The Department of Communication Studies is hosting a book launch for Casey Kelly's book, Caught on Tape: White Masculinity and Obscene Enjoyment, on October 26 at 5:30 p.m. at Francie & Finch Bookshop. The event is free and open to the public and will feature an armchair conversation between Kelly and colleague Justin Kirk.
The book was published by Oxford University Press in May. Copies of the book will be available for signing and purchase.
Kelly is a professor of rhetoric and public culture and director of graduate studies in the department. Read more about him on his faculty webpage.
In a surveillance culture, the ubiquity of audio-visual recording devices has enabled the unprecedented documentation of private indiscretions, scandalous conversations, and obscene behaviors performed by both ordinary and high-profile people. From former President Donald J. Trump's lewd banter on the infamous Access Hollywood video and leaked audio of celebrity racist tirades to outburst of violent hate speech posted daily to YouTube, contemporary media culture is awash in obscene performances of transgressive white masculinity. Such exposés are screened and viewed under the assumption that revealing secret prejudices will necessarily realize the promises of democracy and bring about a postracial and postfeminist future. This book addresses why the culture of public revelations has failed to hold the perpetrators accountable.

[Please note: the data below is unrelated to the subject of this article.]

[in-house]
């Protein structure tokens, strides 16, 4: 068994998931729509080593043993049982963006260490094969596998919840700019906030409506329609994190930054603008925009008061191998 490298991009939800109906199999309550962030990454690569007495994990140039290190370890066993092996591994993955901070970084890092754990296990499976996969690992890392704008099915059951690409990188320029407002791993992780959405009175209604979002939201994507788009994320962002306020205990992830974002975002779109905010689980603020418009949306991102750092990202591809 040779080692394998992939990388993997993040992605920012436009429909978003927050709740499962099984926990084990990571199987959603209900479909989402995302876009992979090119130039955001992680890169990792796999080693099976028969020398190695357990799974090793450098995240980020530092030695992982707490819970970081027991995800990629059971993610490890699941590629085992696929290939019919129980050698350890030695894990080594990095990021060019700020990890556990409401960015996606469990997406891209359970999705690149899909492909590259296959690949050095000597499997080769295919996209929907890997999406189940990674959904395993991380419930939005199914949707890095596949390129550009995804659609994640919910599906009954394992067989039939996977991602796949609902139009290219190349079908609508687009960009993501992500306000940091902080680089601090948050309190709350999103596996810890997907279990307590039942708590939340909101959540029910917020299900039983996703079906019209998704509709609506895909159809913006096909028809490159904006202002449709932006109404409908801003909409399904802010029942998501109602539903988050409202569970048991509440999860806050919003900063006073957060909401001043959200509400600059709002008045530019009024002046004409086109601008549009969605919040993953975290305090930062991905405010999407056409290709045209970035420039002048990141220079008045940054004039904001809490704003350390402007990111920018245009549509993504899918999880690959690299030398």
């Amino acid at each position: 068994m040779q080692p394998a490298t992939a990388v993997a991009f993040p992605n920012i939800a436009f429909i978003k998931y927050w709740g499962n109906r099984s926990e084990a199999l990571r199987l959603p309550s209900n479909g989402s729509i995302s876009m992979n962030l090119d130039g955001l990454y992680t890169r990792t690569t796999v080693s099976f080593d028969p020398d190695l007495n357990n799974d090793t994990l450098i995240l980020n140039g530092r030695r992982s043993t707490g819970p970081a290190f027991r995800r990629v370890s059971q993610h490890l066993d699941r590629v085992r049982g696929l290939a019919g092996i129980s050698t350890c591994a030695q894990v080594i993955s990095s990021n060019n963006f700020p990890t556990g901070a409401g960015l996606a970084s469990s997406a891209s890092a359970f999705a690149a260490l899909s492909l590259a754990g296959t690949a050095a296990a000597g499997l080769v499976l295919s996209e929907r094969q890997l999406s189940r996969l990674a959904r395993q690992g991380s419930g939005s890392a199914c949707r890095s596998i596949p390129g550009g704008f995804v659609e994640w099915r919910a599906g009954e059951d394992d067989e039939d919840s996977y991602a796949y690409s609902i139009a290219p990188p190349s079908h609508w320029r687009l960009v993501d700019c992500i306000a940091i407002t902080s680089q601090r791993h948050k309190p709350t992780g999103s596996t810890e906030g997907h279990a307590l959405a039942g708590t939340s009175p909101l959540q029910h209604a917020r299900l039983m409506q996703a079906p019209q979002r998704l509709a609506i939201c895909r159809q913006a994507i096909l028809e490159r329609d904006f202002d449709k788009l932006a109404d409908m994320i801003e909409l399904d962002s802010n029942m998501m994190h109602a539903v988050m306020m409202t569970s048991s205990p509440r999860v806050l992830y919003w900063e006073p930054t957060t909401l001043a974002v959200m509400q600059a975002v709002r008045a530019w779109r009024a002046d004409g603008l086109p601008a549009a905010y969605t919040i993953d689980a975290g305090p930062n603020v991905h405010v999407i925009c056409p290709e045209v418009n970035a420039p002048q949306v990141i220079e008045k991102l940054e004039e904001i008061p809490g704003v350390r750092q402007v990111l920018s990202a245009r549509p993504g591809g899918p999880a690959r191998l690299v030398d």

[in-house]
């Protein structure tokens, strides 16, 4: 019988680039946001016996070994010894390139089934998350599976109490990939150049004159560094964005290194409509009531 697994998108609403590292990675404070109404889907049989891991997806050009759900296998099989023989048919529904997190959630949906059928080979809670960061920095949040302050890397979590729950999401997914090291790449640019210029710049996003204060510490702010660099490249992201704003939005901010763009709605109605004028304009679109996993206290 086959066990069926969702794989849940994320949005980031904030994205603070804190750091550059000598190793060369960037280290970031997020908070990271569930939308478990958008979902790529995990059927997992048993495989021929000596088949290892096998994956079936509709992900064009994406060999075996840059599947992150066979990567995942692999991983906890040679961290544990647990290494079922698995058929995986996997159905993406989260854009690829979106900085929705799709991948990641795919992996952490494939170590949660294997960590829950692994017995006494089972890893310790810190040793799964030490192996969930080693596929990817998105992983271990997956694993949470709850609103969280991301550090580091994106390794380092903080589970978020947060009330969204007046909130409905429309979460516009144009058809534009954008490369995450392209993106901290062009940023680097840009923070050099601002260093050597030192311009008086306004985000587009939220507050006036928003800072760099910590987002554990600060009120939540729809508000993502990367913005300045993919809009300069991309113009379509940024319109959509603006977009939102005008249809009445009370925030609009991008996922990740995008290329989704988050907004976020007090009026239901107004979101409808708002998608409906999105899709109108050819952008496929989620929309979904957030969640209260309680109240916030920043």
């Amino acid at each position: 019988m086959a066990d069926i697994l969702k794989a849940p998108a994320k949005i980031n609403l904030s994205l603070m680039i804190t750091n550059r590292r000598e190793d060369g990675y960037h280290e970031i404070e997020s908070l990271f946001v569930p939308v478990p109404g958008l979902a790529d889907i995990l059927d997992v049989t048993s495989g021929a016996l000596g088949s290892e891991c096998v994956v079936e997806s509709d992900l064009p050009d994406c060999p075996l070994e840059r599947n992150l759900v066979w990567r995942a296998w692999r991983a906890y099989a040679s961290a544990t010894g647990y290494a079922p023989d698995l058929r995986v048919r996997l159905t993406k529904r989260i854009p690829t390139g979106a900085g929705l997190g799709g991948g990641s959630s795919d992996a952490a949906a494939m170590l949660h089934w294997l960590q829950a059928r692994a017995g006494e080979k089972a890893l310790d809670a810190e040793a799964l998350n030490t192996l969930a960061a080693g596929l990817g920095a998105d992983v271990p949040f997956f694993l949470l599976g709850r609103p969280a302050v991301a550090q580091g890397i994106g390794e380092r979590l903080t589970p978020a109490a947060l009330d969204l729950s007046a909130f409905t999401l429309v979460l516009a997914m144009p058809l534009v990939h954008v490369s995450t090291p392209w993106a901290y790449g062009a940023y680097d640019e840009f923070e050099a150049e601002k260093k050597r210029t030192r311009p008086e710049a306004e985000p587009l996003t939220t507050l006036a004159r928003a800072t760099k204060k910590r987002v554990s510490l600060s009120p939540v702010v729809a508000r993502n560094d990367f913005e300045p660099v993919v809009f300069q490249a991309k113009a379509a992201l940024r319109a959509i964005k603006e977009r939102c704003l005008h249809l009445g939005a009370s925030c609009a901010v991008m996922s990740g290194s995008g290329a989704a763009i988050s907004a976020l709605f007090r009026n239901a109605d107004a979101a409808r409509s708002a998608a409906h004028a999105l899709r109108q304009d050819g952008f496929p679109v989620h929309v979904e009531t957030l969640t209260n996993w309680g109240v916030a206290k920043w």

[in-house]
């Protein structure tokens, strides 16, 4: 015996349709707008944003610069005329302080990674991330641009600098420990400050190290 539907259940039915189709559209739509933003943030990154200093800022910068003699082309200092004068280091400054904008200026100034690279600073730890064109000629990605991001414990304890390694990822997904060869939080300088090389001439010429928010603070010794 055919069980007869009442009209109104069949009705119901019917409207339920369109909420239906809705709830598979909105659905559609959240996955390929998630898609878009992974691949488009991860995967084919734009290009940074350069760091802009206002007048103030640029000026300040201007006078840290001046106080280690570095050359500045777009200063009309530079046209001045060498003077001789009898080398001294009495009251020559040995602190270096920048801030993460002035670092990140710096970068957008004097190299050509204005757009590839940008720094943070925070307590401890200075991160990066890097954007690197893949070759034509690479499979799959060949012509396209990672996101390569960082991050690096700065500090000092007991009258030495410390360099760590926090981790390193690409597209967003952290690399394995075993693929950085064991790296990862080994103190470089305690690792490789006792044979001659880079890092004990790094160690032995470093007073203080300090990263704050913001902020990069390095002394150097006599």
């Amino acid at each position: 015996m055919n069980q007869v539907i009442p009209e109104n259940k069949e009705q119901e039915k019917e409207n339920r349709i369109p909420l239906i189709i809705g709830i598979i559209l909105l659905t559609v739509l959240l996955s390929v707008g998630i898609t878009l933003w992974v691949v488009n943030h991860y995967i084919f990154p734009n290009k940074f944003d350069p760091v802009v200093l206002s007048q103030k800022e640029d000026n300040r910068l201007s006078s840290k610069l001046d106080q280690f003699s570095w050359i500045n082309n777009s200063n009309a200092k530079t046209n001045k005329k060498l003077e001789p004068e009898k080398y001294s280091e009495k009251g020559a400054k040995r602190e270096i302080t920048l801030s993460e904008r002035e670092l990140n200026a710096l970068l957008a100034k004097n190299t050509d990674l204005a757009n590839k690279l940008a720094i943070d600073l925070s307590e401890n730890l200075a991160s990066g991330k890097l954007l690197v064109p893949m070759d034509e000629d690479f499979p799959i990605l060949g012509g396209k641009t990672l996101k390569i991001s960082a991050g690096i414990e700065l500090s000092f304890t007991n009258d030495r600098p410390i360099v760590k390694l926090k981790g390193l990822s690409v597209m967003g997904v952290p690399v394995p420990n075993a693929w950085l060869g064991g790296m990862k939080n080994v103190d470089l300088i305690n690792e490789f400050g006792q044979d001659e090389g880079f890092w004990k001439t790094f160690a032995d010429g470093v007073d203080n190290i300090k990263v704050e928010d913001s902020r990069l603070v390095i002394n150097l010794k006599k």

Caught on Tape illustrates how public revelations constitute a symbolic and imaginary world for the public that is preoccupied with the obscene enjoyment of transgressive white masculinity: a compulsively repetitive experience of ecstatic and excessive pleasure-in-pain that arises from encounters with that which disturbs, traumatizes, and interrupts illusory notions of our coherent selves and reality. Caught on Tape argues that addressing race and gender inequality with the promise of scandalous hot mics and obscene private videos transforms antiracism and gender justice into disempowering forms of spectatorship that ultimately conceal the structural nature of whiteness, white supremacy, and patriarchy. The central argument of this book is that the spectators are the ones really caught on tape.